Monkeys Exploited, Abused for Your Coconut Milk and Oil

Did captive monkeys pick your coconuts?

A disturbing PETA exposé reveals that terrified young monkeys in Thailand are kept chained, abusively trained, and forced to climb trees to pick coconuts used for coconut milk, oil, and other products that are sold around the world, including in Australia.

Chained and Driven Insane

PETA Asia investigators visited eight farms on which captive monkeys were forced to collect coconuts, including those supplying Thailand’s major coconut milk producers, as well as several monkey-training facilities and a coconut-picking competition using monkeys. At each one, they documented abuse and exploitation.

Many monkeys are reportedly illegally abducted from their families and homes in nature when they’re just babies. They’re fitted with rigid metal collars and kept chained or tethered until they’re no longer useful to the coconut industry.

Denied the opportunity to move around freely, socialise with others, or do anything else that’s meaningful to them, these intelligent animals slowly lose their minds. Driven to desperation, they pace and circle endlessly on the barren, rubbish-strewn patches of dirt that they’re chained to.

Cruelly Trained and Teeth Pulled Out

The terrified young monkeys are forced to perform frustrating and difficult tasks, such as twisting heavy coconuts until they fall off the trees from a great height. An investigator learned that if monkeys try to defend themselves, their canine teeth may be pulled out.

To earn more money off these animals, some trainers also force them to participate in circus-style shows in which they entertain paying visitors by riding bicycles, throwing basketballs, and performing other confusing and demeaning tricks.

An investigator saw monkeys being transported in cramped cages that were barely large enough for them to turn around in and others left in locked cages in the back of a ute with no shelter from the pouring rain. One monkey was seen frantically shaking the cage bars in a vain attempt to escape.

Tethered by the neck with a metal collar, the monkeys are forced to climb up and down trees and collect coconuts.

Other coconut-growing regions—including Brazil, Colombia, and Hawaii—harvest coconuts using humane methods such as tractor-mounted hydraulic elevators, willing human tree-climbers, rope or platform systems, or ladders, or they plant dwarf coconut trees. Studies have shown that these methods are superior to using monkeys, who can’t distinguish between ripe and unripe fruit, and the ripe coconuts get bruised when the monkeys drop them to the ground.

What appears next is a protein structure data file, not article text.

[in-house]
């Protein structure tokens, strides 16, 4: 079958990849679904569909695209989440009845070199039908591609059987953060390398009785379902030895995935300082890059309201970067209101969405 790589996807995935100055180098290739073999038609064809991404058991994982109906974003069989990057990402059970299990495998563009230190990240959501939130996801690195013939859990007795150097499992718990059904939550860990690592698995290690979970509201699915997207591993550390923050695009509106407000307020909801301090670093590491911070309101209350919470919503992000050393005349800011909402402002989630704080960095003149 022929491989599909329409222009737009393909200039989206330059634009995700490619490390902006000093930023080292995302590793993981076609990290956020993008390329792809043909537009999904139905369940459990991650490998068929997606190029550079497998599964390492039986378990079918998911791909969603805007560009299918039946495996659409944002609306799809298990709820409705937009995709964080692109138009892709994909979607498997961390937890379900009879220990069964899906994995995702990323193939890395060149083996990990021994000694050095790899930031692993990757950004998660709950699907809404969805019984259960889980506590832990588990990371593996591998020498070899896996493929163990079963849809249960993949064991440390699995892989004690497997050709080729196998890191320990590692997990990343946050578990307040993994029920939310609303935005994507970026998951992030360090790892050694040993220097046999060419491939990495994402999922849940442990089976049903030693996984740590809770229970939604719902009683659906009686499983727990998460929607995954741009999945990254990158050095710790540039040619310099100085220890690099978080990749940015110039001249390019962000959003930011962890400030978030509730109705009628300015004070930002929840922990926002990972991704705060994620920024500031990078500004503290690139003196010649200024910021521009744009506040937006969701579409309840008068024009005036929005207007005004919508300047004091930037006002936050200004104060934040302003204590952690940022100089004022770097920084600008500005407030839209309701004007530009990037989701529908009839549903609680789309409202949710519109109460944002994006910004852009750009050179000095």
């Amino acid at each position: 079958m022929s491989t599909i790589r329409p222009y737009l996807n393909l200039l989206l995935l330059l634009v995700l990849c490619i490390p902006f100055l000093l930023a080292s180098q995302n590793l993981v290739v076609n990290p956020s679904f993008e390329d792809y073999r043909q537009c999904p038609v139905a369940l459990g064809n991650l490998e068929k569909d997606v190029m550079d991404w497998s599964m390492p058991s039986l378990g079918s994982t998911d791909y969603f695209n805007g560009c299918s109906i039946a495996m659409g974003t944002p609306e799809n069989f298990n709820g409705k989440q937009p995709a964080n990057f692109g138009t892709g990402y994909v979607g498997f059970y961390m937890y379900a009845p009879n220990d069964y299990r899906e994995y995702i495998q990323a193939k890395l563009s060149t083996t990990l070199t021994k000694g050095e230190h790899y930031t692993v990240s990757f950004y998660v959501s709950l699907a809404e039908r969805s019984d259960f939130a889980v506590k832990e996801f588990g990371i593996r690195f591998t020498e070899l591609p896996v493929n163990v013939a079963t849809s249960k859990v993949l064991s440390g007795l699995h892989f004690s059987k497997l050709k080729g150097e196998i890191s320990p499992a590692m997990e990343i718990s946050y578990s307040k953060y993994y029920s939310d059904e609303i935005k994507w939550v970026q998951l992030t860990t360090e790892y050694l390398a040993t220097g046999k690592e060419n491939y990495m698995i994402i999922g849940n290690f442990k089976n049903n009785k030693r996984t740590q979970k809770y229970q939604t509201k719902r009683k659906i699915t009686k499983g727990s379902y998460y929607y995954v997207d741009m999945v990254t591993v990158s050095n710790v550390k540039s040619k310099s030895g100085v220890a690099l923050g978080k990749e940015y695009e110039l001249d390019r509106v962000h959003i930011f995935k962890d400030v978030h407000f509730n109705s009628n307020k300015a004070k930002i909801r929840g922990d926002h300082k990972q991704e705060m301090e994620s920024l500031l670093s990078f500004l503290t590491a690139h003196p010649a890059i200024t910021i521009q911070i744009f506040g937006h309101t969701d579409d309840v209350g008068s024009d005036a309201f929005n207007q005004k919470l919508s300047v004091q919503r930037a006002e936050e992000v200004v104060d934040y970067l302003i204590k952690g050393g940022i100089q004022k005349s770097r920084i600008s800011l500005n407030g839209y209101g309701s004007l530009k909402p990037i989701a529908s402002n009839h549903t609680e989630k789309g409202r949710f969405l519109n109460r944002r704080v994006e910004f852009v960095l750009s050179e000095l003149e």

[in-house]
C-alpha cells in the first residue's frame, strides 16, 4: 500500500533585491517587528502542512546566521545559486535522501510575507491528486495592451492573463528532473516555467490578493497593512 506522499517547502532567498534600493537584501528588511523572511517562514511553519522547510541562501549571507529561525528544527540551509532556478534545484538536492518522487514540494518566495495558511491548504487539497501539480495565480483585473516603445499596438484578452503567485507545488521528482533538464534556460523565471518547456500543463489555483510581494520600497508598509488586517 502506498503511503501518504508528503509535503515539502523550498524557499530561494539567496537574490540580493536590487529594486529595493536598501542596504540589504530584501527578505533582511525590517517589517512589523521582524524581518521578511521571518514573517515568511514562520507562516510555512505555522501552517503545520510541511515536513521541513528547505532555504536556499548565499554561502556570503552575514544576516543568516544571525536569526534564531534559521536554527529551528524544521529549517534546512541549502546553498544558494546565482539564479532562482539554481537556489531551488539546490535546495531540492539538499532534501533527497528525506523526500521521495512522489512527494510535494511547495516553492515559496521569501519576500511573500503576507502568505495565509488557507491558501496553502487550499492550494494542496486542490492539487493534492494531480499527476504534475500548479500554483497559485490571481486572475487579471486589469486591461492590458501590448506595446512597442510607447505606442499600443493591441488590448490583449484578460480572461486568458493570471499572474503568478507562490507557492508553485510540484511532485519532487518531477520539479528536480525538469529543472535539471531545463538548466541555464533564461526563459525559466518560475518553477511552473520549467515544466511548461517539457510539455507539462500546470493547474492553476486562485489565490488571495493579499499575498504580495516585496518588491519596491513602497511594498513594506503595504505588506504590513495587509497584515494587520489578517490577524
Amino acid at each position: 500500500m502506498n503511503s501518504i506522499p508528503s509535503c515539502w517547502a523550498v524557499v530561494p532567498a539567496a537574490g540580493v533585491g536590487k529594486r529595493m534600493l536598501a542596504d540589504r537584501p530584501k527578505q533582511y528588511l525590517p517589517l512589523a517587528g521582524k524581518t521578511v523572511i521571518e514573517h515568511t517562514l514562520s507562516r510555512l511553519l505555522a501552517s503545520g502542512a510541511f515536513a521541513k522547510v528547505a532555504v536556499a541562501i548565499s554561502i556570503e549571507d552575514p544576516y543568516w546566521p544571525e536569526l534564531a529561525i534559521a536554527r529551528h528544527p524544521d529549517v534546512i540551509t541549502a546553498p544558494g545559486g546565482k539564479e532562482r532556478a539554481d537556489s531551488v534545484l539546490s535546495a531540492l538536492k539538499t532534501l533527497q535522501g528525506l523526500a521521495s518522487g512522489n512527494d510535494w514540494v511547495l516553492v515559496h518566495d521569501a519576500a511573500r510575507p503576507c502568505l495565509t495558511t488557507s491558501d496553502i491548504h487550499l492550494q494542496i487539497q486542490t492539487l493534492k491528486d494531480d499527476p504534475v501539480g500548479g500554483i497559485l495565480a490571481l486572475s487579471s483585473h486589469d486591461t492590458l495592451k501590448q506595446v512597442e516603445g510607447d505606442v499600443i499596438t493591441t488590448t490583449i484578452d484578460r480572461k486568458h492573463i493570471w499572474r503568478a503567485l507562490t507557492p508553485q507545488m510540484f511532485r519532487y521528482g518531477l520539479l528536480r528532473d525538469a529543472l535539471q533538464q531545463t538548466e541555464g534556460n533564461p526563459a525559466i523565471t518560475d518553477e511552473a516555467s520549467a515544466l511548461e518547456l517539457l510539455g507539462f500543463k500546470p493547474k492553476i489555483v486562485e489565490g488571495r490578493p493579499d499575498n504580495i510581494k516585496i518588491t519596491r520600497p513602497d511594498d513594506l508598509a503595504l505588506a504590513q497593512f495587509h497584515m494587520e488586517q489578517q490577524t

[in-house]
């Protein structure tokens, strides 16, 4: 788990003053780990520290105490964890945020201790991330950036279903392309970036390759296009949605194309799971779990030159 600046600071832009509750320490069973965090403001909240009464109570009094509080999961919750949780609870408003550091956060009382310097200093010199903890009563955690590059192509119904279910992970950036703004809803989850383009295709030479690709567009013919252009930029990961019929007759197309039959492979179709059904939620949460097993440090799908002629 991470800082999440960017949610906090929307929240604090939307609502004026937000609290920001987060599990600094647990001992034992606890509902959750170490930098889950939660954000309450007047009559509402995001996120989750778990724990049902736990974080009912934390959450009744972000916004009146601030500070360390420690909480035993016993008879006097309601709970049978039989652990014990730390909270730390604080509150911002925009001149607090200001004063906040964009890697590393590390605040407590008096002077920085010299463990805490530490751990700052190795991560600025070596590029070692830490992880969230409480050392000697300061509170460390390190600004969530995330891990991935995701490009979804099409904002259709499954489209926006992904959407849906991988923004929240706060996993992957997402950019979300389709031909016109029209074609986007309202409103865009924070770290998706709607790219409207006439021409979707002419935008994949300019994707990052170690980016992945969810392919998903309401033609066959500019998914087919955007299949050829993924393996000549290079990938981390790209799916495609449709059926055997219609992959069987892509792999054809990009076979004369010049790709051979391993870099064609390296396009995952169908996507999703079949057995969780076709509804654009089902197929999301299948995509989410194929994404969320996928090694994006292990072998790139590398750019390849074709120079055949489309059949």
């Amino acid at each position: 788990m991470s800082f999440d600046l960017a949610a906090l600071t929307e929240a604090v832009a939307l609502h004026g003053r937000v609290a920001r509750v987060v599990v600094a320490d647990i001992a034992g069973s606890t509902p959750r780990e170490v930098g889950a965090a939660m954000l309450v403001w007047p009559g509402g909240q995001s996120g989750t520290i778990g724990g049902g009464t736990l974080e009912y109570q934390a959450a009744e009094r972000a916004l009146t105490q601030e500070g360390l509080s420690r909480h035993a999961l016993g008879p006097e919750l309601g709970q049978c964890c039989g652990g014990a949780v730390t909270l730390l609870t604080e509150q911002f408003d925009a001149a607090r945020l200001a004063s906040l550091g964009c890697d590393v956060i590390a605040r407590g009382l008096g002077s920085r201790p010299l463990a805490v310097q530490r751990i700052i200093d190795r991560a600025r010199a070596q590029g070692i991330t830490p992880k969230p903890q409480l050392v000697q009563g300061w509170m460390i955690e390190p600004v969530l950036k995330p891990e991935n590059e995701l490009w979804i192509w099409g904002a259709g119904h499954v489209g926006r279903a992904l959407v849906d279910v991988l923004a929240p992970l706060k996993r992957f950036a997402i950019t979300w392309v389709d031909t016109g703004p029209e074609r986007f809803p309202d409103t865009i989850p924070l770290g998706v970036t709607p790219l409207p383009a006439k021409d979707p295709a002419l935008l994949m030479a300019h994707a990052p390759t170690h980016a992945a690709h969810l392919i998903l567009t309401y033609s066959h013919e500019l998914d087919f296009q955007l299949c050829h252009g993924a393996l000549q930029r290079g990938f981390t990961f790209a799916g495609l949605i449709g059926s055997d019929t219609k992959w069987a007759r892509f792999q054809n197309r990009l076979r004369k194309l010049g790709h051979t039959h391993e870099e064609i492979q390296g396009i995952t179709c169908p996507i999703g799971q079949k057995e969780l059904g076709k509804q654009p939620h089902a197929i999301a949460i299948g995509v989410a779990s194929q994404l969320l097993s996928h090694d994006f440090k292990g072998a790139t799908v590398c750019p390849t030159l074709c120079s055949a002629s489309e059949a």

Coconut water typically comes from coconuts grown on dwarf trees, including the Nam Hom variety, and harvesting them doesn’t involve monkey labour—but this isn’t always the case. PETA has confirmed that Harmless Harvest is among the companies that don’t use monkey labor for coconut water.

Retailers Are Taking Action

After speaking with PETA UK, supermarket Ocado has committed to never knowingly stocking any products from suppliers that use monkey labour, as has US company World Market and multinational Ahold Delhaize. Now, PETA is reaching out to Australian stores that stock these brands (or may plan to in future) to ask that they be dropped from their purchasing plans.

How to Shop for Ethical Coconut Products in Australia and New Zealand

Help Monkeys

Please make sure that your coconut products don’t come from suppliers that use monkey labour.

During the investigation, workers told PETA Asia investigators that coconuts harvested from these facilities are sold to Aroy-D (a brand of Thai Agri Foods) and Chaokoh (a brand of the Theppadungporn Coconut Co, Ltd, which is sold under the label TCC in Australia and New Zealand).

Send a message to Chaokoh urging them to stop supporting this cruel industry by obtaining their coconuts from companies that don’t enslave monkeys:

Share this investigation with your friends and family: